**Subnetting**

This is probably the most important section that needs to be memorized. In this section we will discuss subnetting and how we can use to break up our networks into groups. We already talked about how subnet masks are compared to IP addresses to define the network and host portion of the address. If we look at a default subnet mask for a class A address we get 255.0.0.0 which converted into binary is 11111111.00000000.0000000.000000 . If we compared it to the IP address 10.1.1.1 through binary ANDing we would get 10.0.0.0. This is defined as the network address and this address will always have all 0's in the host portion of the IP address.

We know that the network address is the address we get by doing a binary AND of the mask to the IP but there is another address that we must be conscious of and thats the broadcast address. The broadcast address is the last address in a subnet. When we discussed the network address we learned that when all of the host portion are 0's its considered the network address, well when all of the host portion are 1's then it is considered a broadcast address. Broadcasts are used to send messages to every device in a subnet. It is important to remember that neither the network or broadcast address can be used. This is an important thing to remember and I'll talk more about it throughout the rest of this section.

We know that the network address is the address we get by doing a binary AND of the mask to the IP but there is another address that we must be conscious of and thats the broadcast address. The broadcast address is the last address in a subnet. When we discussed the network address we learned that when all of the host portion are 0's its considered the network address, well when all of the host portion are 1's then it is considered a broadcast address. Broadcasts are used to send messages to every device in a subnet. It is important to remember that neither the network or broadcast address can be used. This is an important thing to remember and I'll talk more about it throughout the rest of this section.

## Subnetting a Class B Address

Lets take a look at a class B address, 172.16.1.1, with a subnet mask of 255.255.0.0. The first thing we can tell is that the first 2 octets are the network portion and the last 2 are the host portion. If we turn all the bits in the host portion off we get 172.16.0.0 which is the network address. If we turn on all the bits in the host portion we get 172.16.255.255 which is the broadcast address for that subnet. Like we discussed already, neither the network or broadcast address may be used in your network. So If you were addressing your devices you couldn't use 172.16.0.0 or 172.16.255.255 on any interface.

So far we have only discussed the default subnet mask for each class. Now we're going to discuss custom subnet masks. We'll continue using our last example of 172.16.1.1 but this time instead of using the default mask of 255.255.0.0 we're going to alter it. We alter the subnet mask by adding bits to it. For example 255.255.0.0 is 11111111.11111111.00000000.00000000 in binary, if we were to add 1 bit to the 3rd octet it would change the mask to 255.255.128.0. If we look at this in binary we get 11111111.11111111.10000000.00000000 and if we were to convert the 3rd octet into decimal we would get 128. What does this mask do? Well with what we already know if we did a binary ANDing of the subnet to the IP address it means that the network portion would get 1 more bit and the host portion would get 1 less, but actuality I've been lieing to you. When I said that there were 2 portions to an IP address I actually meant there are 3. The third portion is the subnet portion and I'll explain it in just a moment. So if we applied the 255.255.128.0 mask to the address what do we get?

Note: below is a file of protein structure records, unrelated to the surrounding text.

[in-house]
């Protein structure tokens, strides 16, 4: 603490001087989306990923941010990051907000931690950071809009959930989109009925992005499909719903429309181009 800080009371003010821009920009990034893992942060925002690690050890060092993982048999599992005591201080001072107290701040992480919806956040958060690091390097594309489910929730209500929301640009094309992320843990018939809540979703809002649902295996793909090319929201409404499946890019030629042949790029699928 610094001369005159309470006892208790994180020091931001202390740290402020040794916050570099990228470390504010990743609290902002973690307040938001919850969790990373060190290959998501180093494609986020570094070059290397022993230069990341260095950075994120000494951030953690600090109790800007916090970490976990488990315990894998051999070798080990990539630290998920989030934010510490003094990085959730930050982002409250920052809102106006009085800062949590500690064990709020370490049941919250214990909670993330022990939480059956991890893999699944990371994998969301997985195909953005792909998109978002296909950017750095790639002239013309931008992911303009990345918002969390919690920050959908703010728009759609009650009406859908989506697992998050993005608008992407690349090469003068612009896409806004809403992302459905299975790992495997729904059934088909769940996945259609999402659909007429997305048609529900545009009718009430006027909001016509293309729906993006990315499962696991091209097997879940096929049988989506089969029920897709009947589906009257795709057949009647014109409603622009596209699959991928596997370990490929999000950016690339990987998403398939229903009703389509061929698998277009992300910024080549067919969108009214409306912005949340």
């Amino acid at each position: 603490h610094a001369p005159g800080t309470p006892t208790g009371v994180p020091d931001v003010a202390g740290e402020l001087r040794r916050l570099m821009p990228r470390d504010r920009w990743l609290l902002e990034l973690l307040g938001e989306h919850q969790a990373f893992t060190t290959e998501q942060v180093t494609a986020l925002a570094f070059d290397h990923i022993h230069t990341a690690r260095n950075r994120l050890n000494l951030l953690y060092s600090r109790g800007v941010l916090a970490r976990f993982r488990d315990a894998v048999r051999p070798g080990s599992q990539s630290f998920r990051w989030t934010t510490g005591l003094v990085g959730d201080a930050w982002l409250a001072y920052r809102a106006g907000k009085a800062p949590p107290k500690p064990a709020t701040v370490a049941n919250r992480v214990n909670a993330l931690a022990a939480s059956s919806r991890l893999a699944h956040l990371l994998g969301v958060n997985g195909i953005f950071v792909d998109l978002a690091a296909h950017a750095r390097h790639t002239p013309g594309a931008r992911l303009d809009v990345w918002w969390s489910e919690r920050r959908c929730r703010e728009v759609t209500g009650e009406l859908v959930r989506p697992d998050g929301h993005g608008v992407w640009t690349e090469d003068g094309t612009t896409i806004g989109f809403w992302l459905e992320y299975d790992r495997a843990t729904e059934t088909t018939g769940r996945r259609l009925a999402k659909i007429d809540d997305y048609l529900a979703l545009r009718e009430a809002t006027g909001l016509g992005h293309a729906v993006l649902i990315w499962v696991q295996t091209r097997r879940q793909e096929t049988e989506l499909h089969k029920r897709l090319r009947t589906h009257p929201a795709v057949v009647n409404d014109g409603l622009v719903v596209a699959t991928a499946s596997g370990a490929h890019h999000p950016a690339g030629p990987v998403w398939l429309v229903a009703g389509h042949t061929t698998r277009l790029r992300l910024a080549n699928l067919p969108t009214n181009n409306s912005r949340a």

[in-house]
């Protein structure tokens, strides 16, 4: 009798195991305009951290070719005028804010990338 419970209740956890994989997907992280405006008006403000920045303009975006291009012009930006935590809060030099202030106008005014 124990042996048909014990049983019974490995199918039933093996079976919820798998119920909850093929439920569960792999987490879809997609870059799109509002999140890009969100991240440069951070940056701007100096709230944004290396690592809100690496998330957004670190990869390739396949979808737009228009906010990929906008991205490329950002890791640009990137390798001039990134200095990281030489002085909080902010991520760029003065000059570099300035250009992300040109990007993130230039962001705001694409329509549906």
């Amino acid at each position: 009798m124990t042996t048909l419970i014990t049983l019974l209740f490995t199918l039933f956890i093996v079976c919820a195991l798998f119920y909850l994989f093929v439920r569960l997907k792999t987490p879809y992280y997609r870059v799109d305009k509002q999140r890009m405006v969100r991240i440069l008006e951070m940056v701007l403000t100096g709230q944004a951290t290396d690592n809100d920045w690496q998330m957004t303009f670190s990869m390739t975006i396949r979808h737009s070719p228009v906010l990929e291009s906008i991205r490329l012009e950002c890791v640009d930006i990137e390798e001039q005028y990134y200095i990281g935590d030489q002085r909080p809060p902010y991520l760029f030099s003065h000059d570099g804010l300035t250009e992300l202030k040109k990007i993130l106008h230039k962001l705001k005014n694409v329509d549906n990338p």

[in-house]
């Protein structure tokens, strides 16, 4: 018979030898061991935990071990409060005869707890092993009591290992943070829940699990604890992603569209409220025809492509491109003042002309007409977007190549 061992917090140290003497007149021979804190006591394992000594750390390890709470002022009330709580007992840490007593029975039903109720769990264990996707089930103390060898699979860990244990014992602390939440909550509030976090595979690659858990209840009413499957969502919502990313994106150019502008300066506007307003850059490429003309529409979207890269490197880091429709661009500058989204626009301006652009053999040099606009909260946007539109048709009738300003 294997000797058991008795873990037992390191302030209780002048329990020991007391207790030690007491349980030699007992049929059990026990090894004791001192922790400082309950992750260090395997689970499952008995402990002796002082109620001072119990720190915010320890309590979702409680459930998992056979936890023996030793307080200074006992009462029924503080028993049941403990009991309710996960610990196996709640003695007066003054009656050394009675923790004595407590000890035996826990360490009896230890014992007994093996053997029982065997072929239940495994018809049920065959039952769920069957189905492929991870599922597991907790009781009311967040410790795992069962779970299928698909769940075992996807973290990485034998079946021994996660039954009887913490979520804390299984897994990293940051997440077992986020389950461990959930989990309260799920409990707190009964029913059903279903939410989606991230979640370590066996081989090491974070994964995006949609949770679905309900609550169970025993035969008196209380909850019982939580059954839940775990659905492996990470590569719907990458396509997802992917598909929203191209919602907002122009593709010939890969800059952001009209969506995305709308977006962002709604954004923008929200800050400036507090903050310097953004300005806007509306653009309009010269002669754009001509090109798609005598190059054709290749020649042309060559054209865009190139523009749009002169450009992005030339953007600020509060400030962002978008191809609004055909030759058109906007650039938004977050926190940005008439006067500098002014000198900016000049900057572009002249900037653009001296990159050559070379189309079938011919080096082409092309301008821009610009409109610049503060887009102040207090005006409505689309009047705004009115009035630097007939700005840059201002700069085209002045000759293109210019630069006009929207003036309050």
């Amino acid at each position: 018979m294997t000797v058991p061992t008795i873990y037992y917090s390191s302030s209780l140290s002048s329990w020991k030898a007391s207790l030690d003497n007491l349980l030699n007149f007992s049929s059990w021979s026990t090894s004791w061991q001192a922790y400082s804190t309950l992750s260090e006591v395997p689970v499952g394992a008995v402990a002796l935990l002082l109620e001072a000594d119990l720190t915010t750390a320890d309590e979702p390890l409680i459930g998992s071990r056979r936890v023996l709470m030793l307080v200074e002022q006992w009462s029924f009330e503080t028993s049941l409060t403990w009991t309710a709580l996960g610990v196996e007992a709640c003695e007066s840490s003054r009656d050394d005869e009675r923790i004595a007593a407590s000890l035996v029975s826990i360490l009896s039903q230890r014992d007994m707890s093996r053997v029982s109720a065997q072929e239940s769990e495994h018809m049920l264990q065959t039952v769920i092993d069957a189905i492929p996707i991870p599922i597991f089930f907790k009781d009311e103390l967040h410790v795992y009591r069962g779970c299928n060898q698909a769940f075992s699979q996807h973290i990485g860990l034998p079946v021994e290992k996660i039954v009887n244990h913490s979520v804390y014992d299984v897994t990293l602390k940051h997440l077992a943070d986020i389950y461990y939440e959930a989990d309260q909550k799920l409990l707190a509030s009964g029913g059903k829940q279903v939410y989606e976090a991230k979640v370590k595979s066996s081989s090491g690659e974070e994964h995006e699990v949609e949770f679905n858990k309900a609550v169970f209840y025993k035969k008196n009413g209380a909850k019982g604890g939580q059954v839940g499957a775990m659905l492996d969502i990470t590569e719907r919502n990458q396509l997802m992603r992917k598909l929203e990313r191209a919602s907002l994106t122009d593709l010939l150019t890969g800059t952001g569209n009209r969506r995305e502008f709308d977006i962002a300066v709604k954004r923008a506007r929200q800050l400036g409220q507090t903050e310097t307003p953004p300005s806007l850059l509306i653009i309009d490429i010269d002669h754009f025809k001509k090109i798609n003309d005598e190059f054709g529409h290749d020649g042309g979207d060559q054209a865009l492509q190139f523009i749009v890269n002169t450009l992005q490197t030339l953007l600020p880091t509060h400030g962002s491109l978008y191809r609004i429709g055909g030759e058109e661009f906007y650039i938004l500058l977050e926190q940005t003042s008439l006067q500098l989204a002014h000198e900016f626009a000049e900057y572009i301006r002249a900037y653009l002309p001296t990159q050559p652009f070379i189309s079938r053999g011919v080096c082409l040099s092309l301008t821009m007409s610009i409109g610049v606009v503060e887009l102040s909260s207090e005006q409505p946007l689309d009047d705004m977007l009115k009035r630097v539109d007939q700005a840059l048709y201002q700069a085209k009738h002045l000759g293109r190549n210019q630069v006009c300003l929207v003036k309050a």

Looks pretty similar to the last time we did a binary AND with the exception of the 3rd octet in the mask. That extra bit we turned on is known as the subnet portion of the address. The subnet portion will change depending on what subnet we are in. Currently we have been working with the subnet that starts with 172.16.0.0 which is the first subnet. Lets find the broadcast address of the first subnet. Well if we were to turn on all the bits in the host portion of the address we get 10101100.00010000.011111111.11111111 which converted into binary is 172.16.127.255. So we now know that 172.16.127.255 is the broadcast address for the 172.16.0.0 network with a 255.255.128.0 subnet mask. Notice that the subnet portion remains a 0. If we were to change the subnet portion to a 1 we would get 172.16.128.0 which translates to 10101100.00010000.10000000.00000000. Notice that the host portion is still all 0s, the only thing that has change is the subnet portion, this marks the beginning of the second subnet. Lets find the broadcast address of the second subnet. If we turn on all the host bits we get 10101100.00010000.11111111.11111111 which is 172.16.255.255. So the broadcast address for the 172.16.128.0 subnet is 172.16.255.255.

That's a lot of math to get through for subnetting, but there's a much easier way. I showed you this way to start with because this is whats happening behind the scenes and if you have any questions when it comes to subnetting then converting you IP and subnet mask to binary can help troubleshoot. As for the easy way, well lets take another example and go from there.

That's a lot of math to get through for subnetting, but there's a much easier way. I showed you this way to start with because this is whats happening behind the scenes and if you have any questions when it comes to subnetting then converting you IP and subnet mask to binary can help troubleshoot. As for the easy way, well lets take another example and go from there.

## Subnetting a Class C Address

We'll start this time with a class C address of 192.168.1.1 with a default mask of 255.255.255.0. This time instead of adding 1 bit, we will add 2. Adding 2 bits to the subnet mask gives us 255.255.255.192. There are a few formulas that we will use to find some key information. The information we need to find out is the number of subnets we are creating, the number of hosts that will fit in each subnet, and the range of addresses in each subnet. Lets go ahead and start with the number of subnets.

Well in our previous example we know that we created 2 subnets, and we know this because we went through the process of binary ANDing, but there is a simpler way. The following formula will give us the number of subnets we created, 2 to the power of the number of bits in the subnet portion of the address. Since we already know the previous example mask of 255.255.128.0 gave us 2 subnets lets go ahead and do our formula. The subnet portion of the address was the 1 bit we added to the 3rd octet, so 2^1 is 2 which is exactly how many subnets we created with it. Perfect, now let's calculate how many subnets we get with our new mask of 255.255.255.192. We added 2 bits to subnet mask which defines our subnet portion. So if we do 2^2 we get 4 subnets. Much easier than going through the long process of converting everything into binary.